Thursday, June 08, 2006

A Native Sidewalk Wonder

Another moist day moving through to evening is coming to a close viewed from the St. John's Sidewalk.

There had been some momentary nailbiters. One eyass jockeyed with another for a prime spot on the nest's edge. The first teetered, then wings up for balance, got her grip again. But now clouds low, light dimming, the hawks are quiet. The passers-by are few, and the hawkwatchers even fewer.

When suddenly I see a strange little splash of light beside the sidewalk. Something that seems to glow warm yellow in the gloaming.

I walk down Morningside, and there between the sidewalk and the chainlink fence...what?Evening Primrose? A stalk of petaled suns warming up a corner. Amazing. Here among the ice cream wrappers and tattered plastic bags, an actual living breathing native plant.

Did it grow here on it's own?

Had it's ancestors prospered and reproduced quietly on the grounds of the Cathedral running back a hundred, two hundred years. Back to the time when the plants that grew in what we call Manhattan, were the plants that had lived here for thousands of years? And their forebearers back and back and back? And after all those years of safe harbor, did this little seed jump the fence and begin to sink it's sturdy taproot, down and down and down, to make more seeds and start a colony of it's own?

Or is it even Evening Primrose?

Oenohera biennis

It has been a while. But then again, this is one of those sturdy native plants that one sees often enough growing in roadsides, in fields, in disurbed earth in parts of the country where plants have leave to do what comes natural, that one might remember. But I've never seen it in Manhattan merrily growing on it's own. A part of some horticultural native plant display, if then.

Perhaps some Manhattanite, with a packet of "wildflower" seeds, a few seasons back is the cause.

It's possible.

And this is a plant whose seeds are dearly loved by birds. And birds can fly from a long way away, where they had eaten their fill of Evening Primrose seed and then stopped for a rest in St. John's rose bushes. And perhaps one of the those previously eaten seeds made it all the way through the system without being pulverized. And what does a bird often do just before it takes flight?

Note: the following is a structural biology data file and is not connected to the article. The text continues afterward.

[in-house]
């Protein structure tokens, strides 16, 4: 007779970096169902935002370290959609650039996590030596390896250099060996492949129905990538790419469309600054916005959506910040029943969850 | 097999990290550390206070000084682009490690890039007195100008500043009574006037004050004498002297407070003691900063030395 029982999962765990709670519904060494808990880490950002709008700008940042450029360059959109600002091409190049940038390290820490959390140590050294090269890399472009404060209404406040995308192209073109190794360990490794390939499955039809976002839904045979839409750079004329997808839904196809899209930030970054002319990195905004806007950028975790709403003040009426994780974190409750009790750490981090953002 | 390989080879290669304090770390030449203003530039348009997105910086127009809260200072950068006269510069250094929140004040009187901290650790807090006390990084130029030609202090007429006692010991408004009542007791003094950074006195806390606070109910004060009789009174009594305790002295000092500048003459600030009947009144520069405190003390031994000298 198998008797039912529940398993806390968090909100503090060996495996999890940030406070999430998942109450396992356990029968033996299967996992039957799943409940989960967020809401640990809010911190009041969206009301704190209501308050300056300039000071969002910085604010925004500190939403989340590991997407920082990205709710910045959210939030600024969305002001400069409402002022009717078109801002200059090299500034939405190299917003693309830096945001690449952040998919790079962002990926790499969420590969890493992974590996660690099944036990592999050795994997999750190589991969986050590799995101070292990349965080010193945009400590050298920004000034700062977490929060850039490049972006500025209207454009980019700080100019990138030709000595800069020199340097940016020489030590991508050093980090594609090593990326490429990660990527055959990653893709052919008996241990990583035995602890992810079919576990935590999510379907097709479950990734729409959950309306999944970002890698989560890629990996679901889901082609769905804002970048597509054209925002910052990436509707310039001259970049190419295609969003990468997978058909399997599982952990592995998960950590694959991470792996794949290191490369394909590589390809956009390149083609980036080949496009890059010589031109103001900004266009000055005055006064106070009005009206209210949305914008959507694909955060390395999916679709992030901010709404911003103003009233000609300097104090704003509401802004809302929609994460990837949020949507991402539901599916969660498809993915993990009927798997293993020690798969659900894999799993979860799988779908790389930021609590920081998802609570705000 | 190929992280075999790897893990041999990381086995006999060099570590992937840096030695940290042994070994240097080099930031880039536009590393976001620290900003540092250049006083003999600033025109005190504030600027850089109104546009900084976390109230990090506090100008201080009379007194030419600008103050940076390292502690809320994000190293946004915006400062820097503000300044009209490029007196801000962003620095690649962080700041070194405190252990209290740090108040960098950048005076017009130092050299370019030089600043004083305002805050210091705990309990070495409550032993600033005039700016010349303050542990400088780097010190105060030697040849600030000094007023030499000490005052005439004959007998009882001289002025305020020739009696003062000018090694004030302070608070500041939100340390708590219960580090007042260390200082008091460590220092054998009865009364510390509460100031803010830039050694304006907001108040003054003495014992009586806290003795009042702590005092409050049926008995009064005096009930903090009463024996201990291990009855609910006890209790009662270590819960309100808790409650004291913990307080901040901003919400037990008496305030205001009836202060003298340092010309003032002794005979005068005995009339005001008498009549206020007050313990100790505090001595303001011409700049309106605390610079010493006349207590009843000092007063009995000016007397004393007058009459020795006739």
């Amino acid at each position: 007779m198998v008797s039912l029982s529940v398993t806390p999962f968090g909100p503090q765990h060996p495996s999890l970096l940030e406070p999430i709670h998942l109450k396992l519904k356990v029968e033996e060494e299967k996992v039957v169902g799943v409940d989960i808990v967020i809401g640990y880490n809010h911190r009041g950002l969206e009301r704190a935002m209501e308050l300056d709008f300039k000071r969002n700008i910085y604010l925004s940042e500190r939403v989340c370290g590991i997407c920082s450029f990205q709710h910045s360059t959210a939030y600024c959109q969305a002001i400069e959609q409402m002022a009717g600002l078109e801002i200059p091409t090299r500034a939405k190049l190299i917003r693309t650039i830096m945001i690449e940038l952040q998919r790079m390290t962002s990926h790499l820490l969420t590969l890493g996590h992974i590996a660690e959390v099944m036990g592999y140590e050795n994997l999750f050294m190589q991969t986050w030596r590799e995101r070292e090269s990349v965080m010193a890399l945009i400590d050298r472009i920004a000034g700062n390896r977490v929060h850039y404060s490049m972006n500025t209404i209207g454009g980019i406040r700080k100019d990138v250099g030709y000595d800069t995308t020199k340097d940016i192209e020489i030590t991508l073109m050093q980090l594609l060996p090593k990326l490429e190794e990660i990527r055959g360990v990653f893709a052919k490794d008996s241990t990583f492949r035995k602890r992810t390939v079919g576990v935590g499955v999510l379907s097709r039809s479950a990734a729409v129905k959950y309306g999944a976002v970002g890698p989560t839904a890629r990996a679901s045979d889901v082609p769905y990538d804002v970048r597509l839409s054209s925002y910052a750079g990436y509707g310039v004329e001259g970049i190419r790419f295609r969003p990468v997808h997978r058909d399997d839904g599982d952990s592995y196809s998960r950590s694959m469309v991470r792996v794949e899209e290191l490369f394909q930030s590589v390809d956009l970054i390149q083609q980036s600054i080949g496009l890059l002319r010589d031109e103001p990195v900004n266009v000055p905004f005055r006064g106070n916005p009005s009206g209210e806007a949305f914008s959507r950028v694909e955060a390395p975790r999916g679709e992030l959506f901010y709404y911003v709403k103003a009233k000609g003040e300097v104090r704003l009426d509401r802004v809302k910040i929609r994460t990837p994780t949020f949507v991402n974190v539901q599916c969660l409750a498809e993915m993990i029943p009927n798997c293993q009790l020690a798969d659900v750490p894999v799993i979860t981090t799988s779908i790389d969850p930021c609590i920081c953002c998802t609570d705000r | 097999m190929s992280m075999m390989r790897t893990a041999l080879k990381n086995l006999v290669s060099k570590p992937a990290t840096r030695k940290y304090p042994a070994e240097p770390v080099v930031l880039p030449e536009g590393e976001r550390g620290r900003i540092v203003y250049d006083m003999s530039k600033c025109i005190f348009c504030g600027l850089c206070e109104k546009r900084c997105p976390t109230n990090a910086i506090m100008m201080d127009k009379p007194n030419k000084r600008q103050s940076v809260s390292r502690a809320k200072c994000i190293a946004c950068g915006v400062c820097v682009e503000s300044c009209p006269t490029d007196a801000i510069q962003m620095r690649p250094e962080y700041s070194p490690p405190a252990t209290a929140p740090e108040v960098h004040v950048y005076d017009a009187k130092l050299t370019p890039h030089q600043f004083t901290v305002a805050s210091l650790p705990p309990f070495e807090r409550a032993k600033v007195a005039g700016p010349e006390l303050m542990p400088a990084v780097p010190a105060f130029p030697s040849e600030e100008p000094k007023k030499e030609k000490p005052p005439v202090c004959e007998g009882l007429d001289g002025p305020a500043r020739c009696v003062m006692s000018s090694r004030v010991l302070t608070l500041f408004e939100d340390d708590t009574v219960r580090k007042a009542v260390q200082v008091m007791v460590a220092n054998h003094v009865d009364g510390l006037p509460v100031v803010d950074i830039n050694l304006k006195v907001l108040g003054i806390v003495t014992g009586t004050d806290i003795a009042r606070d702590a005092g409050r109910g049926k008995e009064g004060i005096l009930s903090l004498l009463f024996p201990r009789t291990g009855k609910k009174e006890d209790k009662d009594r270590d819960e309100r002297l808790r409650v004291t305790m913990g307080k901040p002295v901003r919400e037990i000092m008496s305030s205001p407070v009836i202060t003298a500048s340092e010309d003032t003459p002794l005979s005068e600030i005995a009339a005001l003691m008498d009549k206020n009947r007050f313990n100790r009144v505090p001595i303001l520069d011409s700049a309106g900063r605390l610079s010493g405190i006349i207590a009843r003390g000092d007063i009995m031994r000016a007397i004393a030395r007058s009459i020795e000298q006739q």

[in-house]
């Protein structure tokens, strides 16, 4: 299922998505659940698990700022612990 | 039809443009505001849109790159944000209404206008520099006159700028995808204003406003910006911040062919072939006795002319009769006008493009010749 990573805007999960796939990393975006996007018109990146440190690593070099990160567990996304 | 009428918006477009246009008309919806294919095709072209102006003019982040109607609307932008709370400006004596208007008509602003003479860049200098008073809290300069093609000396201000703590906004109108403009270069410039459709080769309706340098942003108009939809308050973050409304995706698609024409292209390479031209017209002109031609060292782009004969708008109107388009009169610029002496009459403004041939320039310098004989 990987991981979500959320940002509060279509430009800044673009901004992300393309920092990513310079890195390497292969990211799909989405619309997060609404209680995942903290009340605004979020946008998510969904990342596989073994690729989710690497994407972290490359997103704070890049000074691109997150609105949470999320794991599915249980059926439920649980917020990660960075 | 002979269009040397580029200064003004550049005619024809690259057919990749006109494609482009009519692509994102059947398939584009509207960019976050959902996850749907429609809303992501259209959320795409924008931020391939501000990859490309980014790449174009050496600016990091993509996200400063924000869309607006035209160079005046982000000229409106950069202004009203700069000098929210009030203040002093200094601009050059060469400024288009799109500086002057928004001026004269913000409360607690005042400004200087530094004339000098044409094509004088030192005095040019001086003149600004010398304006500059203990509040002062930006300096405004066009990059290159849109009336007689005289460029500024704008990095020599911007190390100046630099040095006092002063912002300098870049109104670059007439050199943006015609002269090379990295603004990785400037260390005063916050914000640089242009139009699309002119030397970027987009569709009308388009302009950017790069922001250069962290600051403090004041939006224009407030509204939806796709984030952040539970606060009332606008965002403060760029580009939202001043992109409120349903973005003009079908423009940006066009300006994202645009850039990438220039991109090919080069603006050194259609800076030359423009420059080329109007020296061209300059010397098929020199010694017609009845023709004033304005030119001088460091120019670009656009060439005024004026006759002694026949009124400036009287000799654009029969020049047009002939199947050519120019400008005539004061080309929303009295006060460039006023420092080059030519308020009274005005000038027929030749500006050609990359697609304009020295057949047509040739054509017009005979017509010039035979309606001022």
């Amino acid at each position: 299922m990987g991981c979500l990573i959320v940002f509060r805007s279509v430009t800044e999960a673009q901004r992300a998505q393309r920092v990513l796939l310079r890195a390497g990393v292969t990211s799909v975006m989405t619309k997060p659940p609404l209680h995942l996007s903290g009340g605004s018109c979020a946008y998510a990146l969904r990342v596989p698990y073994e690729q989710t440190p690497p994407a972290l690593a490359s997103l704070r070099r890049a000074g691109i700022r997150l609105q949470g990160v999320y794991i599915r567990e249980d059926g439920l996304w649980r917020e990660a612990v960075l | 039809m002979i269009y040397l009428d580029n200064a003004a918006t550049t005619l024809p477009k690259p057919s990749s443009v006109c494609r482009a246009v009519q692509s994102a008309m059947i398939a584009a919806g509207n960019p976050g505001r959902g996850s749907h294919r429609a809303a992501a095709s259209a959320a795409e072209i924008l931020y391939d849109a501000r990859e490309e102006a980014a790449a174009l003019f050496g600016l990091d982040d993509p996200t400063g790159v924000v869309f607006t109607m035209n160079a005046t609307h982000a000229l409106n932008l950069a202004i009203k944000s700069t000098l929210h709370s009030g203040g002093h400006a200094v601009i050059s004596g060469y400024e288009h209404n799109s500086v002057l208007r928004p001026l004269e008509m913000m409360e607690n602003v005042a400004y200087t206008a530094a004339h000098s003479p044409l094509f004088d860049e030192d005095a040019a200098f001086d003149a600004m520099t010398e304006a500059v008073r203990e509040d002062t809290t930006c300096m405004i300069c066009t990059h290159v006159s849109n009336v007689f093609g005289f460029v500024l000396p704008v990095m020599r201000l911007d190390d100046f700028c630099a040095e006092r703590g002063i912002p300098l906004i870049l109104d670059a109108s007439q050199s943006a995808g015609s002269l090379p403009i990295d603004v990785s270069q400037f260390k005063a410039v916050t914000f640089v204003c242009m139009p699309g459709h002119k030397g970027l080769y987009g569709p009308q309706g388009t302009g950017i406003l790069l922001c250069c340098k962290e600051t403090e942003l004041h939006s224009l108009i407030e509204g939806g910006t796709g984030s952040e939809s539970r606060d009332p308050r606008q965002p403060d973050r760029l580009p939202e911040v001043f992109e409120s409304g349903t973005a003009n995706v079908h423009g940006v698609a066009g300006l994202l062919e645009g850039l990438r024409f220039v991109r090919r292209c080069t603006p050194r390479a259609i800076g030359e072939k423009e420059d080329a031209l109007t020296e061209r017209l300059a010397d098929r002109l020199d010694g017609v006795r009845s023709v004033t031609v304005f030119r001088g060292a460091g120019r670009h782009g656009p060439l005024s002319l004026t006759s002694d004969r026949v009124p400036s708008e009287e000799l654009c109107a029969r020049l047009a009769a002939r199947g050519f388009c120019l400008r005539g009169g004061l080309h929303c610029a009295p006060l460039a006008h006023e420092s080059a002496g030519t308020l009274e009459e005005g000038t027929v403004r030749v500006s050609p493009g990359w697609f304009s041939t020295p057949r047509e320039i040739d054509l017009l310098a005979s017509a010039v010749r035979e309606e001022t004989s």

It's possible.

But I'd rather think that this yellow adventurer, out to start it's own colony of hardy adventurous plants, is the product of a long line of local primroses that have grown on Cathedral Hill for millennia upon millennia. And in the bad times of monocultured lawns, flower beds, herbicides, and weekly lawn mowing, that these plants with the sturdy taproot, whose yellow blossoms do not open until the evening, knew how to wait and bided their time.

And why not? What with the crafty adaptations and the arrival of the amazing Urban Red-tailed Hawks, why not a bid from the botanical world on the part of the amazing Urban Evening Primroses?

Why not indeed.


Eleanor said...

I love this entry, Donna -- love how you expressed it. Boy oh boy, can you write!

Anonymous said...

I am the grass; I cover all.

I am the grass.
Let me work.
Carl Sandberg
Thanks for the beautiful comments. You are a wonderful observer and writer. I have oenothera berlandieri which grows in the cracks where my driveway joins the side walk and blooms so beautifully--a huge amount of leaf and bloom coming through a 1/8th inch crack! Sometimes this adventurous and hardy plant sneaks out into the cracks where the asphalt joins the concrete street gutter. The street sweeper comes by and pulverizes it and it grows back. Under our houses and sidewalks and lawns and paving and parking lots lies 12 feet of top soil--supposedly the deepest and richest in this country--the Oxnard Plain.
Betty Jo McDonald